Supply Chain Quarterly | Trouble on the Tracks

09.07.16 | Larry Gross

Last year we predicted a difficult 2015 for the railroads followed by a somewhat easier 2016. While the first half of that prediction came true, we couldn't have been more wrong with regard to our expectations for 2016. Far from posting modest gains, traffic plunged during the first half of the year. Dramatic declines have occurred in the mainstay movements of coal, and crude oil shipped by rail, a previous growth superstar, has seen its luster dim under the pressure of declining oil prices and the tightening of the price differential between imported and domestic crude oil. Most other rail carload commodities have also suffered under the weight of weakness in the U.S. industrial sector, global overcapacity, and the strong dollar. Meanwhile, the railroads' competitive "ace in the hole," intermodal, has also encountered substantial headwinds thus far in 2016.

In short, the railroads are suffering from what might be considered a "perfect storm" of adverse conditions. The key question is, how much of the current difficulty is the result of transitory factors, and how much of the change is permanent? What does the future hold, and what must the industry do to meet those challenges?

Volumes decline across the board

Through the first half of 2016, North American rail carloads were down 11.5 percent year-on-year, a decline of over 1.1 million. Of the 20 rail carload commodity groups, eight recorded year-on-year gains, accounting for an increase of fewer than 100,000 cars. Most impressive of this group was motor vehicles and equipment, which increased 8.6 percent (39,500 carloads) over an already strong 2015 performance. Part of this increase was fueled by higher automotive sales, while a portion was due to consumer sentiment shifting toward larger sport utility vehicles (SUVs) and trucks, which must be carried in bi-level cars with two-thirds the unit capacity of the tri-level cars used for sedans and other conventional passenger vehicles.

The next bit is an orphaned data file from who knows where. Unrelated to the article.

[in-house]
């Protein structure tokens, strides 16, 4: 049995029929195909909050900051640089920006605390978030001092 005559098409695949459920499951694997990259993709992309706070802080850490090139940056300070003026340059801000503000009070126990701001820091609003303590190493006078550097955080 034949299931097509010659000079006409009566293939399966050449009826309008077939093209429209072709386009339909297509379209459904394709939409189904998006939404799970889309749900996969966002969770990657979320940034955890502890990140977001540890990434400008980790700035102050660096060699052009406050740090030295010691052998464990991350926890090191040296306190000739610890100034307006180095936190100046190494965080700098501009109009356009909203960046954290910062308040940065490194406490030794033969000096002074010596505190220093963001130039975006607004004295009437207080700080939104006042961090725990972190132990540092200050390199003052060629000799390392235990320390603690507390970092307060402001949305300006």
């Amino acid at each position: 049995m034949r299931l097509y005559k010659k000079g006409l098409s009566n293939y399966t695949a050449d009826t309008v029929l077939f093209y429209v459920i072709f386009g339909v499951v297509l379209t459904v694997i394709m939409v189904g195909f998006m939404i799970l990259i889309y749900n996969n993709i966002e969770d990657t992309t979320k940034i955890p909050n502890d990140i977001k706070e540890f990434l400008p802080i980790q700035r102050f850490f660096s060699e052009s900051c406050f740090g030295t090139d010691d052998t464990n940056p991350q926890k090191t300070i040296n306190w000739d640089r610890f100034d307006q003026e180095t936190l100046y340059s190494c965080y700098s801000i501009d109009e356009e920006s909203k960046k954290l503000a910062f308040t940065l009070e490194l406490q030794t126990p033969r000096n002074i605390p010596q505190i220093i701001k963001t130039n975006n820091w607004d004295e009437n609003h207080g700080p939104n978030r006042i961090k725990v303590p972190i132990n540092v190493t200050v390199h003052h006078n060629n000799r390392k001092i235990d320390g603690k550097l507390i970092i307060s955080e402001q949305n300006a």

The remaining 12 commodity categories fell short of the prior year by 1.2 million carloads. Coal accounted for over 800,000 of that shortfall (down 26.5 percent year-on-year), as low-priced natural gas aided by tightening environmental regulations continued to displace coal-fired electric power generation, and the strong U.S. dollar hindered coal exports. But volume has been improving, with the most recent four-week moving average (at the time of this writing) at 94,000 loads per week versus 68,000 at the trough.

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Larry Gross and other industry thought leaders, including Barbara Wilson, President of Wells Fargo Rail, will explore the rail situation in depth September 13-15th at the 12th annual FTR Transportation Conference. Learn more at: